More myths about horses
MTYH: If you suspect colic, give your horse meds and then call the Vet if nothing improves.
- I have talked to Vet after Vet after Vet – all agree that if you give meds without talking to your Vet first, you compromise the diagnostic process. That puts your Veterinarian at a disadvantage, and therefore your horse at a disadvantage. Please call first.
A dose of meds can interfere with a diagnosis, putting your horse at greater risk.
MYTH: Cold water sprayed on your horse after exercise causes tying up.
- Tying up is actually a muscle disorder that can be a simple as a stiff back, or in more severe cases a horse may be unable to walk and his muscles are rock hard due to contraction without relaxation.
- Tying up is always serious, you should not move your horse and call your Vet immediately. There may be a medical reason, like underlying muscle disease, that causes this and your Vet can give your horse pain relief and help discover the cause.
- There are many causes of tying up, none of which are cold water on your horse’s back.
MYTH: Forget about giving your horse water in the winter, he can eat snow.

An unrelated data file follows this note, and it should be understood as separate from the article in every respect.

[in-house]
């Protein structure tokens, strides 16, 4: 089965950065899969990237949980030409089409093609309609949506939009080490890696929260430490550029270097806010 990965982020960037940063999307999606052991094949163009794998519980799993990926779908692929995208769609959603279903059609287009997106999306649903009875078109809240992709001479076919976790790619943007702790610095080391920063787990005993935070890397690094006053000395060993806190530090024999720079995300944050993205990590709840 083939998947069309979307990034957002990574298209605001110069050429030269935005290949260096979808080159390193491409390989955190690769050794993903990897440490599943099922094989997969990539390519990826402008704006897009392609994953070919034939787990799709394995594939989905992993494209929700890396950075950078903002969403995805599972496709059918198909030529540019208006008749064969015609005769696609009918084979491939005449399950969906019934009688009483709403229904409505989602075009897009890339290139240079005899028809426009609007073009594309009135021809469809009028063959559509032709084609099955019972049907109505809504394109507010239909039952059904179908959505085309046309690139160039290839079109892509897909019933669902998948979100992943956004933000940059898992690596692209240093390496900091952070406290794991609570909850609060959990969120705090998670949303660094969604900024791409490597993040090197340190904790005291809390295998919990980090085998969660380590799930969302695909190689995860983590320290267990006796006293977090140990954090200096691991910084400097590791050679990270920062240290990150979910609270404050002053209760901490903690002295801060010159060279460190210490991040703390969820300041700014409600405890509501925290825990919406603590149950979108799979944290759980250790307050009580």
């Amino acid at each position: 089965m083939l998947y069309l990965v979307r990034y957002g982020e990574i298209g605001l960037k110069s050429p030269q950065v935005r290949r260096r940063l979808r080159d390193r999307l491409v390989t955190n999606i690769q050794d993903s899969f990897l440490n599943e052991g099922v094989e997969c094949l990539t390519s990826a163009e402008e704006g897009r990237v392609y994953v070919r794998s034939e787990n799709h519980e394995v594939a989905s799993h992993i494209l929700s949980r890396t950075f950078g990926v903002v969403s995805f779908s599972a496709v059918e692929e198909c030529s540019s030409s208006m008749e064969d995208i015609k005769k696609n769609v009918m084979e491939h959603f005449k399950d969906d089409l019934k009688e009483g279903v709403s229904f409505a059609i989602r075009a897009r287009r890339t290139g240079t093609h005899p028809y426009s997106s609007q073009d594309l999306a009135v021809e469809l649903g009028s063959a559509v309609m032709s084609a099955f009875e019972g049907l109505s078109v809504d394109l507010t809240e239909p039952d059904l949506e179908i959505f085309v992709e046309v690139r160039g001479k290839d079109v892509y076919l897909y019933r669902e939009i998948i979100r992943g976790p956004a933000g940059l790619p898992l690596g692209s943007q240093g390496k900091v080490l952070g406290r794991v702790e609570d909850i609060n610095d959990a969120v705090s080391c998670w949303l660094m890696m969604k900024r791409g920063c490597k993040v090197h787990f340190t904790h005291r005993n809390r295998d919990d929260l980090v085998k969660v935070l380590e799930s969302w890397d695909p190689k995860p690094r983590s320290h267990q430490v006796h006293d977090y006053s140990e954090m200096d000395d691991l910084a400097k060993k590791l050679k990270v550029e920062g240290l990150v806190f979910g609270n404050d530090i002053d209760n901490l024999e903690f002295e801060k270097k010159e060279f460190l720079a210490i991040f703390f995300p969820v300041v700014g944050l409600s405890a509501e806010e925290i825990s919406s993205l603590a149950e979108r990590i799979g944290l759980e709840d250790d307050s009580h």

- He would need to be eating a mountain’s worth of snow for this to be true. And incidentally, snow is full of gross airborne particulates – like pollution. Work on your arm muscles and bring him a nice bucket of actual water. Or make sure his trough is heated and not frozen. Wherever he spends his snowy days, he must have access to fresh liquid water!
MYTH: One size fits all saddles are a good idea.
- For the rare horse out there, a one size fits all saddle will be perfect. Just like humans, horses come in all sizes and shapes – and evolve over time. Your saddle must be able to adjust with him for maximum comfort – which starts with the proper gullet width and flocking.
- Over months and years, the gullet and flocking may change as your horse’s back changes. Routine saddle fitting is part of the deal with riding horses, your horse won’t be in top form if his tack is uncomfortable.
MYTH: A horse with blue eyes is crazy.
- I think this started the same way that whorl, coat color, and the amount of chrome myths started. There are probably some antidotal stories to back this up, but nothing real. Just like there are tons of antidotal stories about blue-eyed horses being the best ever.
MYTH: There is only one correct direction to wrap legs.
- I learned that leg wraps, like standing wraps, are done from the inside of the leg to the outside of the leg around the front. This is not the case in Europe… Just be consistent.
- The most important things to remember about wrapping legs is to avoid over tightening, which can cause bandage bows, and make sure the under layer of quilt or wrap is free of folds and bulges. Quilts are good to practice with, they are very forgiving.
What horse myths make you bonkers?